Bar Counsel Notes: Dealing with unrepresented persons
Attorney represents the plaintiff in a personal injury matter where the adversary defendant remains pro se. Attorney wishes to propose a settlement preferably to that defendant's own attorney, but wonders if it is appropriate to so suggest that to the defendant. How should Attorney handle such a communication?
Attorney should communicate in writing to the defendant the proposed settlement with a strong suggestion that before responding, she should first consult with her own independent legal counsel to analyze her best options. Such a communication is specifically allowed by M. R. Prof. Conduct 4.3 (Dealing with Unrepresented Persons). Within the script of that letter, Attorney should be sure to use language that complies with the requirements (and allowances) of Rule 4.3, including "not stating or implying that Attorney is disinterested."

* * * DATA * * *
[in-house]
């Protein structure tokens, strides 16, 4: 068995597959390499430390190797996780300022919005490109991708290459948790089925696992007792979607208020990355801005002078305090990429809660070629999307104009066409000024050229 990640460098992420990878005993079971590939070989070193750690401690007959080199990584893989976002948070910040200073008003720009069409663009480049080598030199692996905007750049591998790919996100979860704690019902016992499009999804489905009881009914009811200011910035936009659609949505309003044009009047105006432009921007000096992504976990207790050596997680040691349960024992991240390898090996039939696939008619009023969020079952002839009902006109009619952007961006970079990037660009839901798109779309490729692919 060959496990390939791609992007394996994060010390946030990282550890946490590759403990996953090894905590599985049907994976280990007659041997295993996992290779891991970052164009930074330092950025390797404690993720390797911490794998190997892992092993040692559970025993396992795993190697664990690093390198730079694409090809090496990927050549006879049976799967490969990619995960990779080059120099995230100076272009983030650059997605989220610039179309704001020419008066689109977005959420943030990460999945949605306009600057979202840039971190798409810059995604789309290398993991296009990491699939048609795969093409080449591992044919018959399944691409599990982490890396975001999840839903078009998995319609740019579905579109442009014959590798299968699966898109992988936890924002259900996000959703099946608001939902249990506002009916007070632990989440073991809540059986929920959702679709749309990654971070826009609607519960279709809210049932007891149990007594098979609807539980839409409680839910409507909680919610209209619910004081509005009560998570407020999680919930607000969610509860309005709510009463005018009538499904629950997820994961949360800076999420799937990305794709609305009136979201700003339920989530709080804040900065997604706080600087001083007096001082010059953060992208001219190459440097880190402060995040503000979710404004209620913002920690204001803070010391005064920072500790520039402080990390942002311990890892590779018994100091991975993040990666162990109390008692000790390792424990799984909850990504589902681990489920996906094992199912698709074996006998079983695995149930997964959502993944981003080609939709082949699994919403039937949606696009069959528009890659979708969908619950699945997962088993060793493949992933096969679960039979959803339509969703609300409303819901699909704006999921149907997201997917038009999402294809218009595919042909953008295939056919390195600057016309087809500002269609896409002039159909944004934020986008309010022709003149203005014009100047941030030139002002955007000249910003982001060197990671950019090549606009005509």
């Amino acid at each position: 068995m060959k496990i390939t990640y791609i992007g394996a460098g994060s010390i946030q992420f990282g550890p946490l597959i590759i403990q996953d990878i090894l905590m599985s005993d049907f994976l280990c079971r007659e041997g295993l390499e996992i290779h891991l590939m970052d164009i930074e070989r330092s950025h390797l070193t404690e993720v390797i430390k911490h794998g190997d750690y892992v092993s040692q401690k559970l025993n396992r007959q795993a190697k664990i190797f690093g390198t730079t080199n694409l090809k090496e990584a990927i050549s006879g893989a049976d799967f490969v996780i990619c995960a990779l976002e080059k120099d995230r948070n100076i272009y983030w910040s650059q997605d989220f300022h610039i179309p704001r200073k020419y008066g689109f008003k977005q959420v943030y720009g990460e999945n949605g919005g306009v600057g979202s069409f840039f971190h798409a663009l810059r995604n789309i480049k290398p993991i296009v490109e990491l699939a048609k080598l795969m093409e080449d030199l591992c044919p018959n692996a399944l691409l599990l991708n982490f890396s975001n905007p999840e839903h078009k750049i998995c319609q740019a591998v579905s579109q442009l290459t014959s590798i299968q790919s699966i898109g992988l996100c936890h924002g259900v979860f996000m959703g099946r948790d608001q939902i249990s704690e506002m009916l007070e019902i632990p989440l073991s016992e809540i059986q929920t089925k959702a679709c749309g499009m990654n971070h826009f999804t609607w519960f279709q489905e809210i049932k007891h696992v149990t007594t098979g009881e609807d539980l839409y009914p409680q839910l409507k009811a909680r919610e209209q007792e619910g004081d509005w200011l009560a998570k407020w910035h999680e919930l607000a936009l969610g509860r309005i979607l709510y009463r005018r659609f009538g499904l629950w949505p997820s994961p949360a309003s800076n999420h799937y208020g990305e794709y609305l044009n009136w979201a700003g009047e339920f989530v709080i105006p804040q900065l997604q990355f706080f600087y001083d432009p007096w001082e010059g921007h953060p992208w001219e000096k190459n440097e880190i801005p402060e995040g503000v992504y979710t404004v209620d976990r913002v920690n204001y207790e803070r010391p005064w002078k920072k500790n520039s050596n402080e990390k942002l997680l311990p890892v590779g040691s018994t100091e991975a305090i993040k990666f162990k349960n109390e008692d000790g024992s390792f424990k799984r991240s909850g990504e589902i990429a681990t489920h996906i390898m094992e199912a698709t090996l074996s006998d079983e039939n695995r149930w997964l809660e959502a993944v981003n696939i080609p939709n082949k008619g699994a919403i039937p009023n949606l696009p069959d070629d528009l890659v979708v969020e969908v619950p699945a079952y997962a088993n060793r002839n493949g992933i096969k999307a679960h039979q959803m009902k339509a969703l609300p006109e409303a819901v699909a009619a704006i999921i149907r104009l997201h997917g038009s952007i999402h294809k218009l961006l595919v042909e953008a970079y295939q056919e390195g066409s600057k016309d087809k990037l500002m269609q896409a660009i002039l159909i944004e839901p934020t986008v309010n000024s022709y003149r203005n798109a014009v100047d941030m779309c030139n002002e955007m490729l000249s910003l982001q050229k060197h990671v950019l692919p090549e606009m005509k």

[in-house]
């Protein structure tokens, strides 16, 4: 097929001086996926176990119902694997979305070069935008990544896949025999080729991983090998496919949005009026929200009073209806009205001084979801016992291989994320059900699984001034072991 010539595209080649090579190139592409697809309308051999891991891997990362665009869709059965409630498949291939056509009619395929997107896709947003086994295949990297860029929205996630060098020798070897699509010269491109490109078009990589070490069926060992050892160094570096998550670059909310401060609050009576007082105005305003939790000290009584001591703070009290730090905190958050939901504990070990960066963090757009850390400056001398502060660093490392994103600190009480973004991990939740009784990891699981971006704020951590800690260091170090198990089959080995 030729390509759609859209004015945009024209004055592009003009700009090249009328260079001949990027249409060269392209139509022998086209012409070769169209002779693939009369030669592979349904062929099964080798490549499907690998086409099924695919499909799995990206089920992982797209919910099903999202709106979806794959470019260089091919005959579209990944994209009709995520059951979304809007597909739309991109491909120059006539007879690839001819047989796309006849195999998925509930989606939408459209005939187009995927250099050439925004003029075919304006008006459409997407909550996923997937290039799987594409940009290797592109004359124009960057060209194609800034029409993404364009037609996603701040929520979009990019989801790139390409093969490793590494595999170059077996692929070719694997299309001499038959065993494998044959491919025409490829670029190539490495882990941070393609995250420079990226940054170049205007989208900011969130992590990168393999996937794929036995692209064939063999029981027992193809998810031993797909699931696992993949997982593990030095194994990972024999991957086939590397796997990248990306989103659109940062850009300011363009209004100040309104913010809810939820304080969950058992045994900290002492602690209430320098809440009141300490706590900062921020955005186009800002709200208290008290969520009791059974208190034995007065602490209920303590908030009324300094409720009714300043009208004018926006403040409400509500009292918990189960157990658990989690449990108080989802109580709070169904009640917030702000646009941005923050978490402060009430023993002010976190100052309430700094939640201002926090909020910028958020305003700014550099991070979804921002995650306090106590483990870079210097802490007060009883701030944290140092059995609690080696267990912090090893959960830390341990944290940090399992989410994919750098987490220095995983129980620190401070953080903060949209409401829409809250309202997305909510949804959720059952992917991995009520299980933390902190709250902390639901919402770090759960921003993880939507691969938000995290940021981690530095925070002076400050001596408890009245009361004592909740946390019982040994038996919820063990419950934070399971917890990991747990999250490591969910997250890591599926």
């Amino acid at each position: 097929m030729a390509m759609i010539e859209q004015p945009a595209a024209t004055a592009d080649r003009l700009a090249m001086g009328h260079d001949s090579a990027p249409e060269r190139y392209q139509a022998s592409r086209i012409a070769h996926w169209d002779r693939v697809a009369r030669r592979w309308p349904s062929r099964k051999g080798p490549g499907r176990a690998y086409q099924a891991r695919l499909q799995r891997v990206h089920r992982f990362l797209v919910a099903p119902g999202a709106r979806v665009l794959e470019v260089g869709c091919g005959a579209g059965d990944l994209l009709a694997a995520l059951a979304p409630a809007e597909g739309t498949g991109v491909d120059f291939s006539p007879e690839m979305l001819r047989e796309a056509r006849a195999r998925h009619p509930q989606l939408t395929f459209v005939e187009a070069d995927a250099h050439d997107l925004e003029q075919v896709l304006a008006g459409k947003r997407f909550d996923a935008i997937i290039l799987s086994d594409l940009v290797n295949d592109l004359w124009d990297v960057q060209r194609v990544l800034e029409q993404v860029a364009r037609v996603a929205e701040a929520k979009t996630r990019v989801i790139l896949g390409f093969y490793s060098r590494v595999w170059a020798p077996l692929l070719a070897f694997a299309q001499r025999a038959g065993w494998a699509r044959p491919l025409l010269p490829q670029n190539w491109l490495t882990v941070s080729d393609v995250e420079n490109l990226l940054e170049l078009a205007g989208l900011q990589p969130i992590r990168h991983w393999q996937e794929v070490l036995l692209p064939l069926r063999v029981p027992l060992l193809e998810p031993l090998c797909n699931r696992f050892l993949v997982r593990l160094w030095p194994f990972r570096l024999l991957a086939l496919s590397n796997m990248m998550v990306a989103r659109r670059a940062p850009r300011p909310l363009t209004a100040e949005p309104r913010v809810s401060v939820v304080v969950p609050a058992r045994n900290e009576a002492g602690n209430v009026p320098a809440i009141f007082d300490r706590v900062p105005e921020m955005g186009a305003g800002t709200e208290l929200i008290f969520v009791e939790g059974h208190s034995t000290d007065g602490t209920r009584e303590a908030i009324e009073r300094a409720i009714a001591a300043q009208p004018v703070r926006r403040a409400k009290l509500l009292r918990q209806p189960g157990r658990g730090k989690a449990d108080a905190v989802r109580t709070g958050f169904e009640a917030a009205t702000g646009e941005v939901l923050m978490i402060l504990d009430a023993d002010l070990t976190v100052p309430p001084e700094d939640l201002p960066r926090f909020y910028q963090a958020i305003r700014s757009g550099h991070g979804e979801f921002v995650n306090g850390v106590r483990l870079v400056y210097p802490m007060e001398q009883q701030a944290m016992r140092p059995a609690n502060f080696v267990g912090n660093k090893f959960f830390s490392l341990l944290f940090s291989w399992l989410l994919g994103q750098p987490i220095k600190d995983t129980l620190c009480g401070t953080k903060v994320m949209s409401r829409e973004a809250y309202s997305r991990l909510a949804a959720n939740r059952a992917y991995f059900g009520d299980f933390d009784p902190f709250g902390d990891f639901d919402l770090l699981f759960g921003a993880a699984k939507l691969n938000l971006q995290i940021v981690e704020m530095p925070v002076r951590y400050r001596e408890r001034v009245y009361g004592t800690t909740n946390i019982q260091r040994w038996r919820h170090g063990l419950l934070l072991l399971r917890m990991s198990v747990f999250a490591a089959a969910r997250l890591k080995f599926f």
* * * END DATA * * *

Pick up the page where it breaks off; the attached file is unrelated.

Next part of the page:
*Disclaimer: The Informal Ethics Advisory Notes from Bar Counsel are intended as outreach by the office of Bar Counsel for the use and benefit of the Maine bar. These scenarios are drawn from actual telephone calls received by the attorneys in the office of Bar Counsel in the course of providing informal advice on the Code of Professional Responsibility, known as Bar Counsel's "Ethics Hotline." The particular advice in each case is limited with reference to the particular factual situation related by the inquiring attorney who must be inquiring about his or her own conduct or the conduct of a member of his or her firm. We do not provide any advice to one attorney about the conduct of another attorney unless they are members of the same law firm. In the telephone opinions, we usually explore and discuss additional factual variables. However, I have attempted to pare down these factual scenarios to make the email newsletter more readable and useful in a general sense. Obviously, that creates the risk that slight variations on the facts, to a learned reader, may give rise to a different analysis and conclusion.